Just like every other family, our family too has its own idiosyncrasies which once in a while end up becoming a topic for a good laugh during our get togethers. My parents are true foodies; they love to experiment with different cuisines not only when they step out but even when at home. My mom, to pamper my dad, is ever willing to try her hand at international or fusion cuisines. When it comes to food at home, my father invariably makes a “farmaish” to “customise” any dish with his unique “creative” suggestions to make it a signature dish. This keeps my mom nervously on her toes. He has this unique ability to come up with an innocent last minute request to garnish a dish with something quaint that the lady of the house does not have on the table or sometimes even in the kitchen. Just the other day, we invited my parents over for a Sunday brunch. Since my wife is well aware of my dad’s ability to come up with surprise requests at the table, she ensured to cover all her bases. Since the plan was Kerala Appam with egg curry masala as a side dish, she ensured to keep garnishing dishes such as crispy fried onions and grated coconut readily available. Lo and behold, my dad, true to his form, came up with a “farmaish” for something that was not kept at the table.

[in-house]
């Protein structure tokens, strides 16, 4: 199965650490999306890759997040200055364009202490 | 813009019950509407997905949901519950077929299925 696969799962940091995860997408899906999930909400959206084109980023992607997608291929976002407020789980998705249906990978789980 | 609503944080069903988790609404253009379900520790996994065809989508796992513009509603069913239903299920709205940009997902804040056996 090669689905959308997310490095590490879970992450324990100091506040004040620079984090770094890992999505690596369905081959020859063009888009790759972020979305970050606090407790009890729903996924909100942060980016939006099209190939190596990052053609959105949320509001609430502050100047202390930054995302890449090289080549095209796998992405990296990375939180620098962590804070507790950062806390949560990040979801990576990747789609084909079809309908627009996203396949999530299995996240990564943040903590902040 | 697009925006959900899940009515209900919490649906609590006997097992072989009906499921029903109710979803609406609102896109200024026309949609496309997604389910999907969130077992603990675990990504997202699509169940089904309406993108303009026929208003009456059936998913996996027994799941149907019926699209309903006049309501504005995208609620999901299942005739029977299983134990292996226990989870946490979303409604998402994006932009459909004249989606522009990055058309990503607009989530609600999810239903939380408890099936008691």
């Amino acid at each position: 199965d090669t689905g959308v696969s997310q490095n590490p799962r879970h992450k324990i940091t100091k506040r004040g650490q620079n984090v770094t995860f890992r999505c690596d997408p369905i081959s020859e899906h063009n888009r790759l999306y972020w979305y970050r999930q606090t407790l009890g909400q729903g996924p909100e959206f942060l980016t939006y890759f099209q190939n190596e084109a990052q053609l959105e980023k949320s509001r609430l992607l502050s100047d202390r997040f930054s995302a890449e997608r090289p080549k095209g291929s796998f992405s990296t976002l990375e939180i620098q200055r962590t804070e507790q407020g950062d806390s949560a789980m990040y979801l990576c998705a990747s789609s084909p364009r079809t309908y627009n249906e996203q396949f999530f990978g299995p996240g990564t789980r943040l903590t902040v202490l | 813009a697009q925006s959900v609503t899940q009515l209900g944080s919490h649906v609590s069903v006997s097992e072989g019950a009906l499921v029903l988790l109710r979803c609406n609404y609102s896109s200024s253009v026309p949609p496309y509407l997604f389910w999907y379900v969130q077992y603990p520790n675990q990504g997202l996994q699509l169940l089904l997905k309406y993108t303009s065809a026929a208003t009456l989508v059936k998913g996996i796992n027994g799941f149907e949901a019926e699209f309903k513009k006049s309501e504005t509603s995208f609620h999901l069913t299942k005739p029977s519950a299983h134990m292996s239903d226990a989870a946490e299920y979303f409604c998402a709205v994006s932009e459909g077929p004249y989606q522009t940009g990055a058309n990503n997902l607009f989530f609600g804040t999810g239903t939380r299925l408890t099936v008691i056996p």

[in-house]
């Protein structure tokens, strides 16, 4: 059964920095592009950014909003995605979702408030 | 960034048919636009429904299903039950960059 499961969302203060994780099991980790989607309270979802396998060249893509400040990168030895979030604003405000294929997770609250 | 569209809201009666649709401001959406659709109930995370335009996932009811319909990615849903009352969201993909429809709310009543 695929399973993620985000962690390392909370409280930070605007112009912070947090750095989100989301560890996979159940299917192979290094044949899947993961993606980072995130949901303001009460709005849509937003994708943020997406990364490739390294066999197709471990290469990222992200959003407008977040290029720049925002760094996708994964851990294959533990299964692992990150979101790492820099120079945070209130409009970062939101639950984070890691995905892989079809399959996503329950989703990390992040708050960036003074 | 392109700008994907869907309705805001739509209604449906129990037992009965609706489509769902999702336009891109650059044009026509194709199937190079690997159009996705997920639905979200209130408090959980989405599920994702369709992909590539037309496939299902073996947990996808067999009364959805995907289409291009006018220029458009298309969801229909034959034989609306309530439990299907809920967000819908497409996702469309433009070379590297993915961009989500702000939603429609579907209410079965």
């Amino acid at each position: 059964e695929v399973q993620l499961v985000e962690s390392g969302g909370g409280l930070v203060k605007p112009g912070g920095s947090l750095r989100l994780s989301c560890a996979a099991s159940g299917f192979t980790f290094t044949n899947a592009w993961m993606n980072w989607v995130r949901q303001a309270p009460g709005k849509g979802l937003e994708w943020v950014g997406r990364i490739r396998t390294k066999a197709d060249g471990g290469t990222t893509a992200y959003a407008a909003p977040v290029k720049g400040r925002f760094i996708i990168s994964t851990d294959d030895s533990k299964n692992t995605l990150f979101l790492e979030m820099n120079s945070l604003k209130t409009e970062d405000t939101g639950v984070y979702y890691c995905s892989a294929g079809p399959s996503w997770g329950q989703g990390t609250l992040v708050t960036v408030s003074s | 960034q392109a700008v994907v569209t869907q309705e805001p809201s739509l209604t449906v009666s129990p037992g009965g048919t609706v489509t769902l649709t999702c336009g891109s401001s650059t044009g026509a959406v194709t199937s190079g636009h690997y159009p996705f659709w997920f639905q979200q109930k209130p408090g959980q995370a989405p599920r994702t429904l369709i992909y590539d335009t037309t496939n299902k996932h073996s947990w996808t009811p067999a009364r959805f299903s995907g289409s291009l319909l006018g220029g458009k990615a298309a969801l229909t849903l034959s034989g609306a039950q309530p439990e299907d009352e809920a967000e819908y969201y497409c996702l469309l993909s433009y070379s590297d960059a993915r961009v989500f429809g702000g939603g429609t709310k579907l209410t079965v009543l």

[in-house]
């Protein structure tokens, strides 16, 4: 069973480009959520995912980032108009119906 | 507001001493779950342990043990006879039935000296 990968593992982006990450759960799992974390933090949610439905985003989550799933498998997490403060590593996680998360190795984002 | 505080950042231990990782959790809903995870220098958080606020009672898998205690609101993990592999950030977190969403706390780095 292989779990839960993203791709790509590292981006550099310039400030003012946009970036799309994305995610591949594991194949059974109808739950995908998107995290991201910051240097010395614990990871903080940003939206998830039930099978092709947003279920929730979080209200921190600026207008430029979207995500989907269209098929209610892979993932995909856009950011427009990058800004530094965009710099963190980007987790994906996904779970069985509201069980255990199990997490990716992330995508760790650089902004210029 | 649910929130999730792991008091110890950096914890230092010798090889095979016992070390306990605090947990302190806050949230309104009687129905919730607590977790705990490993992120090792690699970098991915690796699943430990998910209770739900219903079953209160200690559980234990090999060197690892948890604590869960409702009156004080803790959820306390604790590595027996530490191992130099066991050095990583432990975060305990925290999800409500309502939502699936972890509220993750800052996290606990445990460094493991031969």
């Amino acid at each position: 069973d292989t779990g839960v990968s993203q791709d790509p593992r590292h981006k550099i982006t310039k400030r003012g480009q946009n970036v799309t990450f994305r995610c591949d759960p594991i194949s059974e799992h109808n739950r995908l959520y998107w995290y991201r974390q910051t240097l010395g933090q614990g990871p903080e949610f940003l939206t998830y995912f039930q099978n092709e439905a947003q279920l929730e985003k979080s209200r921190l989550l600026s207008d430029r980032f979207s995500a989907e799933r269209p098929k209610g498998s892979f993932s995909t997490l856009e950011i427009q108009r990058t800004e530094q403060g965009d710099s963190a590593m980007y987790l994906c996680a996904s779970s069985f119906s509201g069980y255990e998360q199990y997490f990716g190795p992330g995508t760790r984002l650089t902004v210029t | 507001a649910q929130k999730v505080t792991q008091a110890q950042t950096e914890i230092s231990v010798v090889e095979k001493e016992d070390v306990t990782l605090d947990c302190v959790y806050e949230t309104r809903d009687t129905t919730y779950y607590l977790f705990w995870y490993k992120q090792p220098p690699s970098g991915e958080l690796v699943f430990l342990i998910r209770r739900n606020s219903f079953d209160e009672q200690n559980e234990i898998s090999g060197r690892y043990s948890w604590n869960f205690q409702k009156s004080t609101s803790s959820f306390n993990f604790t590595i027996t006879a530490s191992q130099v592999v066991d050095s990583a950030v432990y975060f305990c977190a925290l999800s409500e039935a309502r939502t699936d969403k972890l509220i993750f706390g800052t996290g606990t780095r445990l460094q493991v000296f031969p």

When it comes to food, at our place, routine is almost boring. We are used to having variety for almost every meal be it breakfast, lunch or dinner. As against this for my wife’s side of the family, routine is normal. Every morning when my wife sits to decide the menu for the day, while everyone tries to get his/her suggestion across, my mother in law has anxiety written all over her face as she gets prepared for something that she will have to deal with on her plate.
My mom is a complete antithesis of my mother in law (to know more about this read my blog- The story of two grandmothers!). Even though she had both her knee replacement surgeries done, she is the hyperactive type who has wheels attached to her feet. She loves to travel and experiment with all sorts of cuisine not only outside but also at home. When she had her knee replacement surgery done and was at home for the recovery, she would be the first person to spring onto her feet to welcome guests coming to check on her and wish her a speedy recovery.
My late father-in- law was an ardent cricket fan. He would follow the Indian team and loved watching them play. However, he couldn’t stand India losing. So watching a game with him in which India wasn’t doing too well, meant having to give up mid way as he would involuntarily end up switching channels.
One thing common between me and my wife is that we both have played sports at a fairly competitive level – basketball was her game and cricket was mine. Just like her father, she too passionately cheers for the Indian team – be it any sport. When it comes to cricket, she loves watching cricket matches live at the stadium. She’s a great Tendulkar fan. Whenever he would be at the crease, she would turn superstitious, believe in jinx, as everything else could wait . She refused to even budge from her seat, lest it turned out to be unlucky for Tendlya. She even claims credit for most of Tendlya’s match winning performances which according to her wouldn’t have been possible without her support.